There are many different types of meta-ethical theory. One useful dichotomy for classifying the theories is "descriptivism" vs. "non-descriptivism", a distinction recognised by RM Hare in his book "The Language of Morals" and later works. An example of ethical descriptivism is "naturalism", which asserts that moral value is a real, objective property of the natural (physical) world - hence a moral judgement is either true or false, depending on the facts of the world as it exists. A most fascinating exposition of naturalism is given in David Pearce's Hedonistic Imperative (sections 2.11 to 2.20) which gives a utilitarian account of value naturalism in terms of brain states.
This type of theory forms part of the "Is" side of the meta-ethical debate. The other side of the "Is-Ought" debate maintains that moral judgments are not truth-evaluable at all - they do not describe any facts of the world, therefore they cannot be accurate or inaccurate descriptions. (See the IEP on noncognitivism.) This type of theory draws a sharp distinction between facts and values (or "evaluative" judgements).
One type of non-descriptivist theory is "prescriptivism". Hare (a prescriptivist) would produce an argument against naturalism something like this: To commit to a naturalistic utilitarian position is to define value (and therefore good) in terms of brain states. But having done this, to then say that "happiness is valuable" would be to affirm a mere tautology, as would "happiness is good" - in neither case would we be commending happiness, which is something (Hare maintains) a utilitarian would want to do. All we would've done is give these brain states the names "value" and "good", in addition to "happiness", so we would not (in later saying "happiness is good") have given anyone a reason (or even a request) to promote the existence of these brain states. If we accept that "happiness is good" has some prescriptive content, i.e. that it (in some way) implies or at least suggests "let there be more happiness", then we cannot allow "good" to be wholly descriptive... it cannot simply the name of some brain states or natural properties.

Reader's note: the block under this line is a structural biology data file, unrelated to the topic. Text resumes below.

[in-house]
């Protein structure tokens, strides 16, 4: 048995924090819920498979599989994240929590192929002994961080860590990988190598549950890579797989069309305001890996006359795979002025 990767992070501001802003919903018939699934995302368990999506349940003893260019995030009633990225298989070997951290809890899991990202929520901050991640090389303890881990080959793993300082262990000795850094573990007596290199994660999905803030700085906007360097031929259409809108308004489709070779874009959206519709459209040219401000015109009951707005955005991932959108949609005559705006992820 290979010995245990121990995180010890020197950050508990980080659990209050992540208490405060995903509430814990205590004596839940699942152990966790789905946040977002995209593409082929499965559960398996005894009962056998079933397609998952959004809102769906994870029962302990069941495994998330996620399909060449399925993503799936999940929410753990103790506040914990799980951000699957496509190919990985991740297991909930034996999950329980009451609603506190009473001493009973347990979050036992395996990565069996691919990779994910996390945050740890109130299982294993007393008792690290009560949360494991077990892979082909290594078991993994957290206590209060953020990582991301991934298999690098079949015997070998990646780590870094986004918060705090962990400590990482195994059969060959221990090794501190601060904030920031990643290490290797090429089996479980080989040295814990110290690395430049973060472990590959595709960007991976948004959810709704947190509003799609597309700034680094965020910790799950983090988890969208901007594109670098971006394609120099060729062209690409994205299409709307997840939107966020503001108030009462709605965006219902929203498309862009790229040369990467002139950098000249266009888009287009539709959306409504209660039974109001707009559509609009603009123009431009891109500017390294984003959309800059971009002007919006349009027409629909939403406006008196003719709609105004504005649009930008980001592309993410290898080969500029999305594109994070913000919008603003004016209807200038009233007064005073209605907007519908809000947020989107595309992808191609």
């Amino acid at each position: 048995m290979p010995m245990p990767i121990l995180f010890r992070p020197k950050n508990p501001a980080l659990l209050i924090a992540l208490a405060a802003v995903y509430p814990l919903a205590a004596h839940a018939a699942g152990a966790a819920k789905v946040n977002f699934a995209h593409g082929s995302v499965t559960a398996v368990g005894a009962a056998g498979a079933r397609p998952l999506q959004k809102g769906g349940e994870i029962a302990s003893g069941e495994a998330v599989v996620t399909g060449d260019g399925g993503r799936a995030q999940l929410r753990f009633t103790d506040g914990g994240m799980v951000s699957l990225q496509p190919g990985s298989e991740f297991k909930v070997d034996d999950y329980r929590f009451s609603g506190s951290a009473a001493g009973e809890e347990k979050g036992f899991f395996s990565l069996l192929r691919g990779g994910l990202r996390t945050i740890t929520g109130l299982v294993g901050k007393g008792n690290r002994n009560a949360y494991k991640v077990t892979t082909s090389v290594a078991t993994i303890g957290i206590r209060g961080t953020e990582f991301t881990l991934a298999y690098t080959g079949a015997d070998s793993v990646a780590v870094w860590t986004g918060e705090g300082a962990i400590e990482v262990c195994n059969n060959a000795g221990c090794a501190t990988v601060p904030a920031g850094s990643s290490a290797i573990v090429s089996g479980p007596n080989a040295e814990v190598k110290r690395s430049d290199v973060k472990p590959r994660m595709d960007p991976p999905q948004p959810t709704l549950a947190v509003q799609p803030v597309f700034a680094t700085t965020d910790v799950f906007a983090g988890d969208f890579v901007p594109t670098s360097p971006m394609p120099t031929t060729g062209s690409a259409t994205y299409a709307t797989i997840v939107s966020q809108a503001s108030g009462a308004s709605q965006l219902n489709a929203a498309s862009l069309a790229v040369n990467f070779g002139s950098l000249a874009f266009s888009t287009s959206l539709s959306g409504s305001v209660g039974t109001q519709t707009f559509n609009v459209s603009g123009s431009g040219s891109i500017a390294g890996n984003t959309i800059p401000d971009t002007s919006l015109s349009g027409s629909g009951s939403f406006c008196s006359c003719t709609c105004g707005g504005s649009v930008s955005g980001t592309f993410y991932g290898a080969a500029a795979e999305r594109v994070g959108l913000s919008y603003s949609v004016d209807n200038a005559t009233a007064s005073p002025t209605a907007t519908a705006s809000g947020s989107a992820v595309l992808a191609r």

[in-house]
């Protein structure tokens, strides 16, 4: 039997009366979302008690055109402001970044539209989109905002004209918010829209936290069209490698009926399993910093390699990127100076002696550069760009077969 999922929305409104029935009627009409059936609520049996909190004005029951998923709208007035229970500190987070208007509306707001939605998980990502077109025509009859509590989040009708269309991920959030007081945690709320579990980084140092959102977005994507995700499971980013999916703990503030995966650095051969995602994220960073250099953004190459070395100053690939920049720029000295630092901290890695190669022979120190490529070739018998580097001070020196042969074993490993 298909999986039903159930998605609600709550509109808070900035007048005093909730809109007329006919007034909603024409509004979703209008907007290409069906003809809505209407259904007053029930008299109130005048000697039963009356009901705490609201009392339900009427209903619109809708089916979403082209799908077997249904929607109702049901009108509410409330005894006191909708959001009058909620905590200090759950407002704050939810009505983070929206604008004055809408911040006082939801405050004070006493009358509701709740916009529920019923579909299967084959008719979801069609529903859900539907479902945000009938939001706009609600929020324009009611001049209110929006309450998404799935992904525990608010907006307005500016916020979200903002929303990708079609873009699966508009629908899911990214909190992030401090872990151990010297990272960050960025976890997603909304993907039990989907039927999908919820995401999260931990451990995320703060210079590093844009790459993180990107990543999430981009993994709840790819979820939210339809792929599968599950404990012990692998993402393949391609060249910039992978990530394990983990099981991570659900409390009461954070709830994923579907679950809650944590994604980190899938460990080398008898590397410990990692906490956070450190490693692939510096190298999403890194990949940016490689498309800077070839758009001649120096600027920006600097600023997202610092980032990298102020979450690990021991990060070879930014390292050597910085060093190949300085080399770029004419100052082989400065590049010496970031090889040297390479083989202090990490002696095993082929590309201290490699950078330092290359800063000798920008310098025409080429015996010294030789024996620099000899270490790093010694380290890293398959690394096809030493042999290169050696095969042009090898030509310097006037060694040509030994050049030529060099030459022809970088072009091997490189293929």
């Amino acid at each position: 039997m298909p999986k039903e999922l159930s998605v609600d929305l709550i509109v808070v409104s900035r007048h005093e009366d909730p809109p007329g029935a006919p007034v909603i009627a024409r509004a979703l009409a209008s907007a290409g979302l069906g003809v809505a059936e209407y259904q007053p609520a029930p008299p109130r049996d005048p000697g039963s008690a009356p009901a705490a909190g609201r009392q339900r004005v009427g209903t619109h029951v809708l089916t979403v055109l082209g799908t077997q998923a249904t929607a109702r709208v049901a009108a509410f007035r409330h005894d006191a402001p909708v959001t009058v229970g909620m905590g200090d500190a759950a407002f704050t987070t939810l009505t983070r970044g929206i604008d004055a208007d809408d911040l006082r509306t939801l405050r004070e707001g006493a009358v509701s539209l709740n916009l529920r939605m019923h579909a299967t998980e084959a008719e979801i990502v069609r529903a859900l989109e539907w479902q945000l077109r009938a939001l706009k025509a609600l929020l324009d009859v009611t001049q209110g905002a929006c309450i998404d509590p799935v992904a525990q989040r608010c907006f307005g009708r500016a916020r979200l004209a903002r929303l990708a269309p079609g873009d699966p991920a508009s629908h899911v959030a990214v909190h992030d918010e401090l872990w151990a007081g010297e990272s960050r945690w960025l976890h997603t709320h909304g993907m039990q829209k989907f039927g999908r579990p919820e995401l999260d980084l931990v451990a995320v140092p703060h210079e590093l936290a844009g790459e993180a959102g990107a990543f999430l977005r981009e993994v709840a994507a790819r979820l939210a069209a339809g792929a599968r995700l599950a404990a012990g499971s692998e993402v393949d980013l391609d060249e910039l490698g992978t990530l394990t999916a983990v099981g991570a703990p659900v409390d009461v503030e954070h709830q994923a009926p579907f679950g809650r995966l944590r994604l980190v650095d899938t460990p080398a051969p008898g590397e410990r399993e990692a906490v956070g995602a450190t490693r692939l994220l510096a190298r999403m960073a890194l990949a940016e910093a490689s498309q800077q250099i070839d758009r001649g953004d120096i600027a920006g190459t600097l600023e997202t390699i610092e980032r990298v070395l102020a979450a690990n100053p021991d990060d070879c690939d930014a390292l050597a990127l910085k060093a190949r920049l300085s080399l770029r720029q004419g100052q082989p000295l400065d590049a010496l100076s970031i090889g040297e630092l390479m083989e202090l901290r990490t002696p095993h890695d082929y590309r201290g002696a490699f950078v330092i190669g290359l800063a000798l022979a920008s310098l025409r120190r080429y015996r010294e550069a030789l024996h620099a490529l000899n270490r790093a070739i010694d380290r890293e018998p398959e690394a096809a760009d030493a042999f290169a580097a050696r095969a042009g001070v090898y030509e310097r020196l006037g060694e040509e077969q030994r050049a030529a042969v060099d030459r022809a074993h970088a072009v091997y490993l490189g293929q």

Such objections have been considered by Peter Singer (1973). Singer agrees that by binding moral judgements so closely to the facts of the world (so that a description of the world directly implies its moral status), it becomes quite unclear how the moral judgement is related to actions or prescriptions - it is not clear why then a moral judgement should guide our actions. However (Singer notices), if we make moral judgements prescriptive so that they are closely related to and indeed bound to the task of guiding actions - in a way expressing some command - it then becomes unclear how these moral judgements are related to the facts of the world: for a command to do this or that can be expressed no matter what the facts about this or that (or the consequences or doing this or that) are. Naturalism leaves a "gap" between moral judgements and prescriptions for action, but prescriptivism leaves a "gap" between moral judgements and the facts of the world. Neither account can make the transition all the way from an analysis of the world, to a moral judgement, to a prescription, without some leap over the gap - and if there must be some gap, it is not obvious that it really matters where this gap in the theory is to be... which is why, Singer declares, the debate over "Is-Ought" is essentially trivial.
See also "The Naturalistic Fallacy: The Logic Of Its Refutation" by A. N. Prior.